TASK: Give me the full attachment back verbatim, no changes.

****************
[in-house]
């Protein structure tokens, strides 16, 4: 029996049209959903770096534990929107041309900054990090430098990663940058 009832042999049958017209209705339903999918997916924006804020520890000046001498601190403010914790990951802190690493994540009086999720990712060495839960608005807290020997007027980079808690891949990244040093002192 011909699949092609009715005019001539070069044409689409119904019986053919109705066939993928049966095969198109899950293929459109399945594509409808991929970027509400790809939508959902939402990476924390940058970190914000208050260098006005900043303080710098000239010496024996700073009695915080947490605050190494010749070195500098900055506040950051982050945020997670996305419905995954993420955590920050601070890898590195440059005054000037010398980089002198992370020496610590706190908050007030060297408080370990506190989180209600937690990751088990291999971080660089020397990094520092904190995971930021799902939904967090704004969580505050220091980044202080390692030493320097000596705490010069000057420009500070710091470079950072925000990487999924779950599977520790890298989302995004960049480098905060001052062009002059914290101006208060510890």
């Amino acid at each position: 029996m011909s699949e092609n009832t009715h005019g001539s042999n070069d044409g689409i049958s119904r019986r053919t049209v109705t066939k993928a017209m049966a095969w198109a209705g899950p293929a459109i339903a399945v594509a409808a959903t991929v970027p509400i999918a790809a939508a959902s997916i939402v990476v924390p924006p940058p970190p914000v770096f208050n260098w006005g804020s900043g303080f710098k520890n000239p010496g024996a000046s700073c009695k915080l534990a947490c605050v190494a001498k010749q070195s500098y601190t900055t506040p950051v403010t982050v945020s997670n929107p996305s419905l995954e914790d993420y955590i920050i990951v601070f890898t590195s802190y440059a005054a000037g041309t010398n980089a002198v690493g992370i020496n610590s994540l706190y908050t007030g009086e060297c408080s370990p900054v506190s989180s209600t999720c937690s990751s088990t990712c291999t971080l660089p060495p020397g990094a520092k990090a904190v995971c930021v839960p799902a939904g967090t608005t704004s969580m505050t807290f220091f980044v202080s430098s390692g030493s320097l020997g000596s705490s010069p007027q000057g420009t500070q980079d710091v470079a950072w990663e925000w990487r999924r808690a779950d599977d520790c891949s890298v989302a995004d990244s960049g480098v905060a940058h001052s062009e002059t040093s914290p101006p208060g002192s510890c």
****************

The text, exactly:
[in-house]
């Protein structure tokens, strides 16, 4: 029996049209959903770096534990929107041309900054990090430098990663940058 009832042999049958017209209705339903999918997916924006804020520890000046001498601190403010914790990951802190690493994540009086999720990712060495839960608005807290020997007027980079808690891949990244040093002192 011909699949092609009715005019001539070069044409689409119904019986053919109705066939993928049966095969198109899950293929459109399945594509409808991929970027509400790809939508959902939402990476924390940058970190914000208050260098006005900043303080710098000239010496024996700073009695915080947490605050190494010749070195500098900055506040950051982050945020997670996305419905995954993420955590920050601070890898590195440059005054000037010398980089002198992370020496610590706190908050007030060297408080370990506190989180209600937690990751088990291999971080660089020397990094520092904190995971930021799902939904967090704004969580505050220091980044202080390692030493320097000596705490010069000057420009500070710091470079950072925000990487999924779950599977520790890298989302995004960049480098905060001052062009002059914290101006208060510890």
């Amino acid at each position: 029996m011909s699949e092609n009832t009715h005019g001539s042999n070069d044409g689409i049958s119904r019986r053919t049209v109705t066939k993928a017209m049966a095969w198109a209705g899950p293929a459109i339903a399945v594509a409808a959903t991929v970027p509400i999918a790809a939508a959902s997916i939402v990476v924390p924006p940058p970190p914000v770096f208050n260098w006005g804020s900043g303080f710098k520890n000239p010496g024996a000046s700073c009695k915080l534990a947490c605050v190494a001498k010749q070195s500098y601190t900055t506040p950051v403010t982050v945020s997670n929107p996305s419905l995954e914790d993420y955590i920050i990951v601070f890898t590195s802190y440059a005054a000037g041309t010398n980089a002198v690493g992370i020496n610590s994540l706190y908050t007030g009086e060297c408080s370990p900054v506190s989180s209600t999720c937690s990751s088990t990712c291999t971080l660089p060495p020397g990094a520092k990090a904190v995971c930021v839960p799902a939904g967090t608005t704004s969580m505050t807290f220091f980044v202080s430098s390692g030493s320097l020997g000596s705490s010069p007027q000057g420009t500070q980079d710091v470079a950072w990663e925000w990487r999924r808690a779950d599977d520790c891949s890298v989302a995004d990244s960049g480098v905060a940058h001052s062009e002059t040093s914290p101006p208060g002192s510890c």